Covid 19 Vaccine TX is a crowdsourced resource for registering with local counties and finding locations where vaccines may be available.
A volunteer group in the state of Washington has launched the WA COVID Vaccine Finder as an aggregation resource for vaccination appointments.
There are several sites that aggregate the aggregators: Where Can I Get A Vaccine? offers a list of sites available for various US states. COVIDShotFinder lets you select a state or county and look for the various vaccine resources available. Find A Shot also shows you possible openings depending on your state.
The Centers for Disease Control (CDC), together with the Boston Children’s Hospital and other medical institutions, operates VaccineFinder, which was created to promote flu and other general vaccinations but is now dedicated toward helping people find COVID vaccinations. Currently, VaccineFinder is only available for people in Alaska, Tennessee, Indiana, and Iowa, but according to the site, it should be adding more providers in other states over the coming weeks.
One possible strategy is to use page-change-monitoring tools such as Visualping to generate alerts for when new appointments become available. These apps watch websites for you and send alerts to your email, text, or even Slack account when new information appears. They can be very useful (and allow you to take time for, say, lunch). But since these are, for the most part, business apps, you may need to pay for the privilege. For example, while Visualping does have a free service, it is limited to pinging you once an hour up to 65 times a month, which may not be often enough if you’re trying to score an appointment.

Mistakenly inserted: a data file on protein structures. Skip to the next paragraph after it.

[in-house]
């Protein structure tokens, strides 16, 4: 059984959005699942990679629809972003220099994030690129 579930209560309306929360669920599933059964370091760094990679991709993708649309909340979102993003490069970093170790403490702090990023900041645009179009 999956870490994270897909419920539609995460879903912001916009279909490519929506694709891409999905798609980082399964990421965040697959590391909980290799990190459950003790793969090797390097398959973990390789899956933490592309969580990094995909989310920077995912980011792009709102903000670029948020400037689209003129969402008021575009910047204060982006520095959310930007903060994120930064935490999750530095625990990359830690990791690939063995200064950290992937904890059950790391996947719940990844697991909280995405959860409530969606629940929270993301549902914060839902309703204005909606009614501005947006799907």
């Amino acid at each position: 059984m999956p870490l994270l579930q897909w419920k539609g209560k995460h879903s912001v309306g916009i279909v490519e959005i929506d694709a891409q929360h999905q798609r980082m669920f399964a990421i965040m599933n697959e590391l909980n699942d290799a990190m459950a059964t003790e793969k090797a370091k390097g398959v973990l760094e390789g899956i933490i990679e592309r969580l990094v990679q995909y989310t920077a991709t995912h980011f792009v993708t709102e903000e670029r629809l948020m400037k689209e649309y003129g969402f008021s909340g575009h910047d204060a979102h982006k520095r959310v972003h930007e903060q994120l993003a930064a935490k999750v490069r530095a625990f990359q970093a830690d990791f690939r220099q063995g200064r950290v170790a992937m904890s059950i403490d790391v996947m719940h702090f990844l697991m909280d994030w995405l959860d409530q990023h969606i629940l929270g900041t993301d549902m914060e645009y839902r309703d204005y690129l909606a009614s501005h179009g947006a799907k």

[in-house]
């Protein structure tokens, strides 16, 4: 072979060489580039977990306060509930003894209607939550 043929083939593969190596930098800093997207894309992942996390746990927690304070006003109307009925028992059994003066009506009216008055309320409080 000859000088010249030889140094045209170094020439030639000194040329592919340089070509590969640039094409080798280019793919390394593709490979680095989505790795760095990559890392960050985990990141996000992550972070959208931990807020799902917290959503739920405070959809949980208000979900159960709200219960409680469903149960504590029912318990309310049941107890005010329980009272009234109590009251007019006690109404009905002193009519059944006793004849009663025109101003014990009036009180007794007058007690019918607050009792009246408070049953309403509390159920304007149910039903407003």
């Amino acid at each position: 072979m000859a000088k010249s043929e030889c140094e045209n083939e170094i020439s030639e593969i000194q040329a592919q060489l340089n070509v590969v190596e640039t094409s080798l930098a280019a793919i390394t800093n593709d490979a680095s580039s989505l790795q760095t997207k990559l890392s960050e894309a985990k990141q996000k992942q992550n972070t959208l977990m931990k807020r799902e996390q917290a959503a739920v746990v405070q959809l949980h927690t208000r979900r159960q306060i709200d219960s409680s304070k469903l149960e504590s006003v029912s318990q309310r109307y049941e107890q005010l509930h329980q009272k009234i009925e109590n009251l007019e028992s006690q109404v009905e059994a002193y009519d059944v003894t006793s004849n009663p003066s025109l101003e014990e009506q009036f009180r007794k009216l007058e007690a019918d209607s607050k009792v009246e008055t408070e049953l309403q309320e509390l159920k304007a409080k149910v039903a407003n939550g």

If you’re a developer and / or coder who wants to help, check out US Digital Response, an independent organization which, according to its website, “connects experienced, pro-bono technologists with local government and non-profit organizations responding to crisis.”
If you can, help others
One of the worst things about the distribution of the COVID-19 vaccines is that those who need it the most are often the least likely to be able to navigate the technology required to get an appointment: older people, differently abled people, or those who don’t have or can’t afford computers and / or internet connections.
If you have the time and talent, reach out to anyone you know who may not be able to get an appointment on their own. This could be as simple as finding phone numbers they can call to try to schedule an appointment, going online and getting an appointment for them, or helping them get to and from the vaccination site.
You could also see if there are any groups that are organizing help. The West Side Rag, for example, reports that a group of New Yorkers created the Vaccine Appointment Assistance Team (VAAT) to help their non-technically-savvy neighbors navigate the process. (At the time this was written, VAAT had temporarily suspended their services.)